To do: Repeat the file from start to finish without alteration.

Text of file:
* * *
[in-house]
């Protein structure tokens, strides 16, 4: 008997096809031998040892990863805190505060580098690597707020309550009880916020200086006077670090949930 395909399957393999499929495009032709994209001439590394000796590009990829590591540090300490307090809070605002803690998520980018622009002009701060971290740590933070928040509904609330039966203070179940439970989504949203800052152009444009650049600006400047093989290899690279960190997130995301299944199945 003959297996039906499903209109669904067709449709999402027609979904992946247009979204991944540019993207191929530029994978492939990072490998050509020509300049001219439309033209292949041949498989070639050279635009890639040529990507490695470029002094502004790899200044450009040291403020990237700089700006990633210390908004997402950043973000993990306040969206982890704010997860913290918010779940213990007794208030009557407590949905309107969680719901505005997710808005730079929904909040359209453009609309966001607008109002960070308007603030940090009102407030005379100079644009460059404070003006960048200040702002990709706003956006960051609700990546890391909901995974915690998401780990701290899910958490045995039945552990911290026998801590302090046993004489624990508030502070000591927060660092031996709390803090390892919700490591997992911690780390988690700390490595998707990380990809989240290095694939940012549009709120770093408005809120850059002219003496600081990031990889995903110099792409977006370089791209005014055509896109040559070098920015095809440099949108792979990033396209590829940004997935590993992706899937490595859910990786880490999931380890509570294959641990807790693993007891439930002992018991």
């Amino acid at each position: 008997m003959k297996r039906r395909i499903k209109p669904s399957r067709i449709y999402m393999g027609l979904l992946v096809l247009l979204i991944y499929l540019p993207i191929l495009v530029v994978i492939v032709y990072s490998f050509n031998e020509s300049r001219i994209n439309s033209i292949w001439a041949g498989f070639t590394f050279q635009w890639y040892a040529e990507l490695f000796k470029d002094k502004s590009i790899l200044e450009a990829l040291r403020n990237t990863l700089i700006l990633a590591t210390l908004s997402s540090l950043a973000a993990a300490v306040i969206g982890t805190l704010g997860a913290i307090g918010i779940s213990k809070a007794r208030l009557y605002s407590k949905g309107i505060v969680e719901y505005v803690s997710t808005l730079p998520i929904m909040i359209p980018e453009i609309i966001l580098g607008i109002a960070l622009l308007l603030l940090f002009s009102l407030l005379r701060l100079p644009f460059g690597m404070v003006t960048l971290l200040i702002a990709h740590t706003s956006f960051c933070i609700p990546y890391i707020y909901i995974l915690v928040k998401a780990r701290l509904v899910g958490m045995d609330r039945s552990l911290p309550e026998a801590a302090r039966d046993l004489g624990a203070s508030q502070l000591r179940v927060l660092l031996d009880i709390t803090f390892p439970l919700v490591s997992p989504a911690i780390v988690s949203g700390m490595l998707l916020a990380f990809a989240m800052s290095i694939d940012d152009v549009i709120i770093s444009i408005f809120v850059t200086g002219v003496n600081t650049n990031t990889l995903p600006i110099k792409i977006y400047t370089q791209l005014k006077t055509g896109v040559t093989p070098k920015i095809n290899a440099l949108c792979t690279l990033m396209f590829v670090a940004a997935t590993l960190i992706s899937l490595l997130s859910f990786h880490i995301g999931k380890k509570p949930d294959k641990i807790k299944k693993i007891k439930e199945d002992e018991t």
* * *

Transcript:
[in-house]
């Protein structure tokens, strides 16, 4: 008997096809031998040892990863805190505060580098690597707020309550009880916020200086006077670090949930 395909399957393999499929495009032709994209001439590394000796590009990829590591540090300490307090809070605002803690998520980018622009002009701060971290740590933070928040509904609330039966203070179940439970989504949203800052152009444009650049600006400047093989290899690279960190997130995301299944199945 003959297996039906499903209109669904067709449709999402027609979904992946247009979204991944540019993207191929530029994978492939990072490998050509020509300049001219439309033209292949041949498989070639050279635009890639040529990507490695470029002094502004790899200044450009040291403020990237700089700006990633210390908004997402950043973000993990306040969206982890704010997860913290918010779940213990007794208030009557407590949905309107969680719901505005997710808005730079929904909040359209453009609309966001607008109002960070308007603030940090009102407030005379100079644009460059404070003006960048200040702002990709706003956006960051609700990546890391909901995974915690998401780990701290899910958490045995039945552990911290026998801590302090046993004489624990508030502070000591927060660092031996709390803090390892919700490591997992911690780390988690700390490595998707990380990809989240290095694939940012549009709120770093408005809120850059002219003496600081990031990889995903110099792409977006370089791209005014055509896109040559070098920015095809440099949108792979990033396209590829940004997935590993992706899937490595859910990786880490999931380890509570294959641990807790693993007891439930002992018991």
């Amino acid at each position: 008997m003959k297996r039906r395909i499903k209109p669904s399957r067709i449709y999402m393999g027609l979904l992946v096809l247009l979204i991944y499929l540019p993207i191929l495009v530029v994978i492939v032709y990072s490998f050509n031998e020509s300049r001219i994209n439309s033209i292949w001439a041949g498989f070639t590394f050279q635009w890639y040892a040529e990507l490695f000796k470029d002094k502004s590009i790899l200044e450009a990829l040291r403020n990237t990863l700089i700006l990633a590591t210390l908004s997402s540090l950043a973000a993990a300490v306040i969206g982890t805190l704010g997860a913290i307090g918010i779940s213990k809070a007794r208030l009557y605002s407590k949905g309107i505060v969680e719901y505005v803690s997710t808005l730079p998520i929904m909040i359209p980018e453009i609309i966001l580098g607008i109002a960070l622009l308007l603030l940090f002009s009102l407030l005379r701060l100079p644009f460059g690597m404070v003006t960048l971290l200040i702002a990709h740590t706003s956006f960051c933070i609700p990546y890391i707020y909901i995974l915690v928040k998401a780990r701290l509904v899910g958490m045995d609330r039945s552990l911290p309550e026998a801590a302090r039966d046993l004489g624990a203070s508030q502070l000591r179940v927060l660092l031996d009880i709390t803090f390892p439970l919700v490591s997992p989504a911690i780390v988690s949203g700390m490595l998707l916020a990380f990809a989240m800052s290095i694939d940012d152009v549009i709120i770093s444009i408005f809120v850059t200086g002219v003496n600081t650049n990031t990889l995903p600006i110099k792409i977006y400047t370089q791209l005014k006077t055509g896109v040559t093989p070098k920015i095809n290899a440099l949108c792979t690279l990033m396209f590829v670090a940004a997935t590993l960190i992706s899937l490595l997130s859910f990786h880490i995301g999931k380890k509570p949930d294959k641990i807790k299944k693993i007891k439930e199945d002992e018991t």